The DUI 120 may have a view angle icon 178 that allows the user to toggle between the wide view angle of camera 38A and the narrow view angle of camera 38B. Although one icon is shown, it is to be understood that there may be two separate icons, one for the wide view angle and the other for the narrow view angle, that can each be separately selected by the user. Although toggling between cameras is shown and described, it is to be understood that the images from both cameras may be simultaneously displayed in the same or different fields of the display user interface. Toggling between cameras may also be accomplished through other inputs such as keystroke, mouse, joystick button, or automatically with the slide bar 146. The DUI 120 may also have graphical icons 180 that can be selected to turn the robot and remote station cameras on and off.

While certain exemplary embodiments have been described and shown in the accompanying drawings, it is to be understood that such embodiments are merely illustrative of and not restrictive on the broad invention, and that this invention not be limited to the specific constructions and arrangements shown and described, since various other modifications may occur to those ordinarily skilled in the art.

Patent Citations
Cited PatentFiling datePublication dateApplicantTitle
US3821995Oct 15, 1971Jul 2, 1974E AghnidesVehicle with composite wheel
US4413693Mar 27, 1981Nov 8, 1983Derby Sherwin LMobile chair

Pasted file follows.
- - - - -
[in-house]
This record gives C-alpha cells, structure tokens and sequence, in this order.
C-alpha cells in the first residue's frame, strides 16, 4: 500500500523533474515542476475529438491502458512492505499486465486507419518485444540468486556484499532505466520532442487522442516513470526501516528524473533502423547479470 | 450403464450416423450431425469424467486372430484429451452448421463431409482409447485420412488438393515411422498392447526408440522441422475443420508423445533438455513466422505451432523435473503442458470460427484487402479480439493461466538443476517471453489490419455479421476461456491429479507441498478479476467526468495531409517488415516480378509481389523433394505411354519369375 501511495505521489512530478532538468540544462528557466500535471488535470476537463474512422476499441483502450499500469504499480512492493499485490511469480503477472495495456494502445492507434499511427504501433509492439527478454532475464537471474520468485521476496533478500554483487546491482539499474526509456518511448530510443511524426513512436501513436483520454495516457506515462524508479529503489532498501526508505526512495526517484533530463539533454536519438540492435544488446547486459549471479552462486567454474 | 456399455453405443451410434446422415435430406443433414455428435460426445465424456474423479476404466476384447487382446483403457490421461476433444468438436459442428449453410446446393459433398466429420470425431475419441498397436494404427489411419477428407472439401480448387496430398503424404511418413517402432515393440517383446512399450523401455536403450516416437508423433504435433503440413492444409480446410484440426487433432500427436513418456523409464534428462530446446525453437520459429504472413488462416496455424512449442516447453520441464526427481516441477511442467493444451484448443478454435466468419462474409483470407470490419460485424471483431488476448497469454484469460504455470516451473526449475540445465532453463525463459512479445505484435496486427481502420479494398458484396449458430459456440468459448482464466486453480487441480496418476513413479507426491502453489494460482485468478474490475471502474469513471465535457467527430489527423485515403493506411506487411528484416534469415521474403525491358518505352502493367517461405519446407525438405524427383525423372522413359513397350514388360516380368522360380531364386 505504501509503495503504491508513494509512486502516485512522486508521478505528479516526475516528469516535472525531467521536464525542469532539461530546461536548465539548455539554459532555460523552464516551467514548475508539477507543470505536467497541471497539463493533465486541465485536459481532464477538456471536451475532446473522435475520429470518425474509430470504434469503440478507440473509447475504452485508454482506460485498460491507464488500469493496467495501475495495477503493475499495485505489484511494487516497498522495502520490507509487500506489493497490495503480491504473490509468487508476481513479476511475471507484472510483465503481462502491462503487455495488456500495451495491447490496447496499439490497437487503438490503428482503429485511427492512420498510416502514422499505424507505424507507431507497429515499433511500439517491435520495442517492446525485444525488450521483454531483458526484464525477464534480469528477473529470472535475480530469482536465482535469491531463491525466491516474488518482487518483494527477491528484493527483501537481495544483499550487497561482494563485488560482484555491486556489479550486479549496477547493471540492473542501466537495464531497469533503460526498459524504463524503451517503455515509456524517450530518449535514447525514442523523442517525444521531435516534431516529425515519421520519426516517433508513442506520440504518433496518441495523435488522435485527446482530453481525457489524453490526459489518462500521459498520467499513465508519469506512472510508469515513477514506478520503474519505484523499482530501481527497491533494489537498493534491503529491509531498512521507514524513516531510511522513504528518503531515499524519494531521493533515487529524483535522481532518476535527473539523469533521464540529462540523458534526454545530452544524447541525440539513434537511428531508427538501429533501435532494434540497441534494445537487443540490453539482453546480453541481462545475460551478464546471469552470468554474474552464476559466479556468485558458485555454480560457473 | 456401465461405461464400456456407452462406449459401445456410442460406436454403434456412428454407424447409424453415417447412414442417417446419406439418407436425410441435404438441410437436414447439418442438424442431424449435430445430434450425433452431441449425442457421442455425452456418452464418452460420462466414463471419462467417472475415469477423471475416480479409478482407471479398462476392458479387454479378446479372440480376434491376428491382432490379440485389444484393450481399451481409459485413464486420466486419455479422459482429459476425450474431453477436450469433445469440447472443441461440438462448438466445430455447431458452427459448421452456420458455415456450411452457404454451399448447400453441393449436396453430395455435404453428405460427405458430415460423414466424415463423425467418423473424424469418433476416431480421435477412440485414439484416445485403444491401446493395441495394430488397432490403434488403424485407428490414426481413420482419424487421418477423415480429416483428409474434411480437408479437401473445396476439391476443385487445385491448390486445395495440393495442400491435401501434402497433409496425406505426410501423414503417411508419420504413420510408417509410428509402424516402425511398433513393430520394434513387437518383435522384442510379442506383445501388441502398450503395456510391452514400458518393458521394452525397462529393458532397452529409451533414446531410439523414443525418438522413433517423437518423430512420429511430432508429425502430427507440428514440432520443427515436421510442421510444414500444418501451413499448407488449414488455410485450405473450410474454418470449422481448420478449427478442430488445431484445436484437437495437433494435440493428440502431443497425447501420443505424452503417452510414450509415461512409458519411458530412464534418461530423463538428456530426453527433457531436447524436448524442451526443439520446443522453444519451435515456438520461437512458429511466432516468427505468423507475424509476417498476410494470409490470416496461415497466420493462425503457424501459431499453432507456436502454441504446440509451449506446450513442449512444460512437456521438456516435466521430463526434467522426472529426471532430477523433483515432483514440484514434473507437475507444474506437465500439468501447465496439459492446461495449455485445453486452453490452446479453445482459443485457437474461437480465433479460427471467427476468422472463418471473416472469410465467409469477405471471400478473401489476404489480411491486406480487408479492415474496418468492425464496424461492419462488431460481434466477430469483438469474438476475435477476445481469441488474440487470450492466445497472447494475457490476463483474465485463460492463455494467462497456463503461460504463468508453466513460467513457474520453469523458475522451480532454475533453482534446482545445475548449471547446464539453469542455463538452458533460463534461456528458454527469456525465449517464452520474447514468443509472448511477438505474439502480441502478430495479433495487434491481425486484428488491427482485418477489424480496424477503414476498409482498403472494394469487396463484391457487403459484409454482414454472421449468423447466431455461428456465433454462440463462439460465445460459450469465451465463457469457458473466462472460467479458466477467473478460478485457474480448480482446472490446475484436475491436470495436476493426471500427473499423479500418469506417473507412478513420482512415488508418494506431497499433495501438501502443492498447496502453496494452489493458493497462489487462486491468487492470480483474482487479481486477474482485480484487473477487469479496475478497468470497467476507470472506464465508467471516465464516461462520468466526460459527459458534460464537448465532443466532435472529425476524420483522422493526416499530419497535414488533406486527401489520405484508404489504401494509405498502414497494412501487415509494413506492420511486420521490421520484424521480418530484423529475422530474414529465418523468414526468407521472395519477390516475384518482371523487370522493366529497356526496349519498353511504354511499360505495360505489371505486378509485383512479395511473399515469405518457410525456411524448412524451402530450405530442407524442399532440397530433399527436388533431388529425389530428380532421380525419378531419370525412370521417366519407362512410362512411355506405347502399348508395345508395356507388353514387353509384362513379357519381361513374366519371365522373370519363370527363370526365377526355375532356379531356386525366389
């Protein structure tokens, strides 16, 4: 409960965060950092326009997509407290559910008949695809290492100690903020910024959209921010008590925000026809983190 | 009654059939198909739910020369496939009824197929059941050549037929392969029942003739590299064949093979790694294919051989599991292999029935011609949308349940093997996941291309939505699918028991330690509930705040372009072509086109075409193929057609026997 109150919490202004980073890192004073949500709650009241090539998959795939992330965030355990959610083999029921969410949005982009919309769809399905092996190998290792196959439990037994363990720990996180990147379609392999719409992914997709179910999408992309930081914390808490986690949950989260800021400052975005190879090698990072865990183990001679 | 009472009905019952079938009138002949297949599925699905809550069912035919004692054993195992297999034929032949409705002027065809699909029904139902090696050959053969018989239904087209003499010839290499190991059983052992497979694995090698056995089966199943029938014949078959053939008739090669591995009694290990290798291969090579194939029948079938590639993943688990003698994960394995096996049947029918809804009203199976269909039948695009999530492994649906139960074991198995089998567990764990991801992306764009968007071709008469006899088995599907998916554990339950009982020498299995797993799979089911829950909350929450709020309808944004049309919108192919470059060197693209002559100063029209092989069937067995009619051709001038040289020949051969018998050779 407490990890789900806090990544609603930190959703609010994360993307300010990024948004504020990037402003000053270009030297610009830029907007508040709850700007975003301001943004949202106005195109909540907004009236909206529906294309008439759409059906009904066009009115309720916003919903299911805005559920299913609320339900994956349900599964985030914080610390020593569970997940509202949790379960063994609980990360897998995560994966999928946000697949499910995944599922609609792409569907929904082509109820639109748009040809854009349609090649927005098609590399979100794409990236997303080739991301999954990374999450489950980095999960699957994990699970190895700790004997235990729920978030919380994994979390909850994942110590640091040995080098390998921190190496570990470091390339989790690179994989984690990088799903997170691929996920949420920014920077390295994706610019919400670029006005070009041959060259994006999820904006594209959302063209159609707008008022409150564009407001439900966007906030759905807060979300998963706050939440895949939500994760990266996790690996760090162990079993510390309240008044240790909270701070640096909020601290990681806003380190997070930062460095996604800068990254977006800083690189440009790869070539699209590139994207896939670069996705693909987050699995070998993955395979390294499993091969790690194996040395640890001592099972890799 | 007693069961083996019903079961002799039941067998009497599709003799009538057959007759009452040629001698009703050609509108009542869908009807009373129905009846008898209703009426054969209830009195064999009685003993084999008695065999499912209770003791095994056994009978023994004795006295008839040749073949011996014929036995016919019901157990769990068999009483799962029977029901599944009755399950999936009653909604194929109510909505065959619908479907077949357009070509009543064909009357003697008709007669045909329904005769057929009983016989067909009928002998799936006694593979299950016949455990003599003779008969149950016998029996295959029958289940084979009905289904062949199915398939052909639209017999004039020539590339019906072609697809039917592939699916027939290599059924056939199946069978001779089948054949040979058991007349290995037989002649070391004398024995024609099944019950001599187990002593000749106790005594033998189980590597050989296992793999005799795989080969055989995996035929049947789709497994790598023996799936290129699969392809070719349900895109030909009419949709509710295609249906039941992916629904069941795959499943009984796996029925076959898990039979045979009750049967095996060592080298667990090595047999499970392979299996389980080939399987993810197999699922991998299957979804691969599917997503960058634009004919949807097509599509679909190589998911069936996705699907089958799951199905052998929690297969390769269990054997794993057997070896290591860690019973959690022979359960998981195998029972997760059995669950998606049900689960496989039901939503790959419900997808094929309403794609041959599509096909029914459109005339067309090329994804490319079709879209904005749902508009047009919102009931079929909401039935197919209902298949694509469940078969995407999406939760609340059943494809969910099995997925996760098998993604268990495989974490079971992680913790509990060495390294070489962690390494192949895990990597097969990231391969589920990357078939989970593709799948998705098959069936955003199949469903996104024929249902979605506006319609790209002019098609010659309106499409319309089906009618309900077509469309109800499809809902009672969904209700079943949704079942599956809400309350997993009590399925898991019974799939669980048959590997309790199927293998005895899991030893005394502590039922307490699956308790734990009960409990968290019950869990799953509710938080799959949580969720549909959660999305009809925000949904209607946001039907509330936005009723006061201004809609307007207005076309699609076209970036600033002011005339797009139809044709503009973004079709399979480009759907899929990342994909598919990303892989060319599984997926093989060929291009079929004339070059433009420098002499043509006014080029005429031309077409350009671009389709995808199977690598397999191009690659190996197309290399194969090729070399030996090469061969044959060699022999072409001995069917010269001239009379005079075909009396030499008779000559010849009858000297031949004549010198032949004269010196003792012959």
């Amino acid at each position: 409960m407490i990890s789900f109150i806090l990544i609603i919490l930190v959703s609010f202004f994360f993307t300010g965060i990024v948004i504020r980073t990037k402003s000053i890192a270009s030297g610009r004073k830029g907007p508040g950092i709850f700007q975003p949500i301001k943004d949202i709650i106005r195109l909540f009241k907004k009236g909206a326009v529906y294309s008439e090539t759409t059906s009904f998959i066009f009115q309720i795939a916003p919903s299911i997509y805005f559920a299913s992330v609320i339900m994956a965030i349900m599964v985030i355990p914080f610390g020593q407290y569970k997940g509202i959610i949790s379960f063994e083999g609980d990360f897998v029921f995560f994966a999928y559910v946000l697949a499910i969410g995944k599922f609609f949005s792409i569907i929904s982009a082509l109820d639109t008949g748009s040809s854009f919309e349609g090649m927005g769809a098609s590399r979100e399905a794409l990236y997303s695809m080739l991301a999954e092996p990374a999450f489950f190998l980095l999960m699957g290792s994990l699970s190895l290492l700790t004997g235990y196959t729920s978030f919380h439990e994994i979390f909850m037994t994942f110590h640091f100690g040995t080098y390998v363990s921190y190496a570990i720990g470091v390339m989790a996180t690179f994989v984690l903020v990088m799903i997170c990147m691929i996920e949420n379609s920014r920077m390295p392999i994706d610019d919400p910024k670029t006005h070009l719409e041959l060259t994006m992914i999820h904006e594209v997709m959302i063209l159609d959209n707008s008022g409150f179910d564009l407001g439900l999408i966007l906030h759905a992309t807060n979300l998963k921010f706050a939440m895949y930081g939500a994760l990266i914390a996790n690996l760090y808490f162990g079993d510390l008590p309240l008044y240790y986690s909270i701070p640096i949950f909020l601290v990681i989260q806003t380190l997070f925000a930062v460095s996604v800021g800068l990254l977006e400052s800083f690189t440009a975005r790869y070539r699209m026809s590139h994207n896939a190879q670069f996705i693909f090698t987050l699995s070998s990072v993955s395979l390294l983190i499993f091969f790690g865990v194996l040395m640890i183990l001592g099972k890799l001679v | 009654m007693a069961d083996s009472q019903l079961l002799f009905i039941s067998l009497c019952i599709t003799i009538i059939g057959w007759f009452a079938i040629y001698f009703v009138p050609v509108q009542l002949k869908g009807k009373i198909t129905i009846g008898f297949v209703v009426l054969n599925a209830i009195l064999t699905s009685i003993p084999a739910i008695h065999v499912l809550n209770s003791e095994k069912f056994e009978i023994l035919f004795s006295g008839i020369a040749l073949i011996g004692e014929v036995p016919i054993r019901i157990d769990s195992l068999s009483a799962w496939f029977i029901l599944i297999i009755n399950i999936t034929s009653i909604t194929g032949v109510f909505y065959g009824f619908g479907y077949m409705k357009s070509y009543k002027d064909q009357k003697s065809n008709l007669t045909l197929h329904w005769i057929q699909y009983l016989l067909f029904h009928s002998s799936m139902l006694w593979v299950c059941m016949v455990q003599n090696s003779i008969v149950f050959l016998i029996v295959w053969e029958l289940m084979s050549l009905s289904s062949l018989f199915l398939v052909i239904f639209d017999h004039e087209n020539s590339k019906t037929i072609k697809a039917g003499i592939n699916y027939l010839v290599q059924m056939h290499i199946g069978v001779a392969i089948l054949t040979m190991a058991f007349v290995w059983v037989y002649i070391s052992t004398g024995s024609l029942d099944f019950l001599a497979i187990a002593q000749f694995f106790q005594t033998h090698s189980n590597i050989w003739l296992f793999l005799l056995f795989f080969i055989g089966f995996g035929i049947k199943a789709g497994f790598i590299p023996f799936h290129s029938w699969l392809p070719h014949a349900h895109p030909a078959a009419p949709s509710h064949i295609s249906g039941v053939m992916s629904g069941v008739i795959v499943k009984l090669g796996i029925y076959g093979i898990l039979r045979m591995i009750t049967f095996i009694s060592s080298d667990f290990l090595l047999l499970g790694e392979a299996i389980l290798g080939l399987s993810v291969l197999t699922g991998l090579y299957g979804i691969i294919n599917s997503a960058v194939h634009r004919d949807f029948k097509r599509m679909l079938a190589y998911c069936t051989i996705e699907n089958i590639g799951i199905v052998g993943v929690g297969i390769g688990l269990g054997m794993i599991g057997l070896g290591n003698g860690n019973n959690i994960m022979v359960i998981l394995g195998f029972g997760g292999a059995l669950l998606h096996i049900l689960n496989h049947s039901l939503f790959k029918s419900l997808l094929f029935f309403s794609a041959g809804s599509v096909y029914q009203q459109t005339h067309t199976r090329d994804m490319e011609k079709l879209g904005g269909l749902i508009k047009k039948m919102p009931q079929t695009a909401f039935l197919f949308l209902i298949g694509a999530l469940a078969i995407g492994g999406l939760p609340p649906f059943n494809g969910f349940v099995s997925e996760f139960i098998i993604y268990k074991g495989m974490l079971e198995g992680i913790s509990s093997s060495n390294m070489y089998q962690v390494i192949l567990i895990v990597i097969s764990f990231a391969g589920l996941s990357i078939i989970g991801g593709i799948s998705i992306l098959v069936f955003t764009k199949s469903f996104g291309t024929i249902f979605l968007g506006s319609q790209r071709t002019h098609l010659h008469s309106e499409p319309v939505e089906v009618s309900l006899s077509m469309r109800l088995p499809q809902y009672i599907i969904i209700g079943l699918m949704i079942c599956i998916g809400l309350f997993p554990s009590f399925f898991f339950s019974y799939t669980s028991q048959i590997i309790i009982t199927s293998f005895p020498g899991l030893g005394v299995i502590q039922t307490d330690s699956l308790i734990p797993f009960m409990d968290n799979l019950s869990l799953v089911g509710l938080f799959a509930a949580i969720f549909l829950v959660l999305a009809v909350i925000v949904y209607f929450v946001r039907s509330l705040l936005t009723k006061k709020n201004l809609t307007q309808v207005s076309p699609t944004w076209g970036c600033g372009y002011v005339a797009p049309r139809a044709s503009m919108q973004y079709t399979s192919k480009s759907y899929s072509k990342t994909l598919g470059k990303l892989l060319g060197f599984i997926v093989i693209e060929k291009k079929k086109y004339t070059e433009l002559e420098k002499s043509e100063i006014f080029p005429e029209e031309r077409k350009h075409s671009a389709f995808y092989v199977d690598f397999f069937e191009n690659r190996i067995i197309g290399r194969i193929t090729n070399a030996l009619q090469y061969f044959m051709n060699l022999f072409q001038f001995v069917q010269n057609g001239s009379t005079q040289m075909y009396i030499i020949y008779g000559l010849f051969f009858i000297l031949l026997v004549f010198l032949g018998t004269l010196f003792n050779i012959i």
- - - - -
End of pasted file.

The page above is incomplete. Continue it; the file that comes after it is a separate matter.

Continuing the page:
US4471354Nov 23, 1981Sep 11, 1984Marathon Medical Equipment CorporationApparatus and method for remotely measuring temperature
US4519466Mar 30, 1982May 28, 1985Eiko ShiraishiOmnidirectional drive system
US4638445Jun 8, 1984Jan 20, 1987Mattaboni Paul JAutonomous mobile robot
US4709265Oct 15, 1985Nov 24, 1987Advanced Resource Development CorporationRemote control mobile surveillance system
US4733737Aug 29, 1985Mar 29, 1988Reza FalamakDrivable steerable platform for industrial, domestic, entertainment and like uses
US4803625Jun 30, 1986Feb 7, 1989Buddy Systems, Inc.Personal health monitor
US4875172Aug 19, 1988Oct 17, 1989Yutaka KanayamaLocomotion-command method for mobile robots
US4977971May 17, 1989Dec 18, 1990University Of FloridaHybrid robotic vehicle
US5073749Jun 19, 1990Dec 17, 1991Shinko Electric Co., Ltd.Mobile robot navigating method
US5084828Sep 29, 1989Jan 28, 1992Healthtech Services Corp.Interactive medication delivery system
US5130794Mar 29, 1990Jul 14, 1992Ritchey Kurtis JPanoramic display system
US5186270Oct 24, 1991Feb 16, 1993Massachusetts Institute Of TechnologyOmnidirectional vehicle
US5341242May 4, 1992Aug 23, 1994Elbit Ltd.Helmet mounted display
US5341854Feb 27, 1990Aug 30, 1994Alberta Research CouncilRobotic drug dispensing system
US5374879Nov 4, 1992Dec 20, 1994Martin Marietta Energy Systems, Inc.Omni-directional and holonomic rolling platform with decoupled rotational and translational degrees of freedom
US5419008Jul 6, 1993May 30, 1995West; MarkFor rotation around multiple axes
US5441047May 25, 1993Aug 15, 1995David; DanielAmbulatory patient health monitoring techniques utilizing interactive visual communication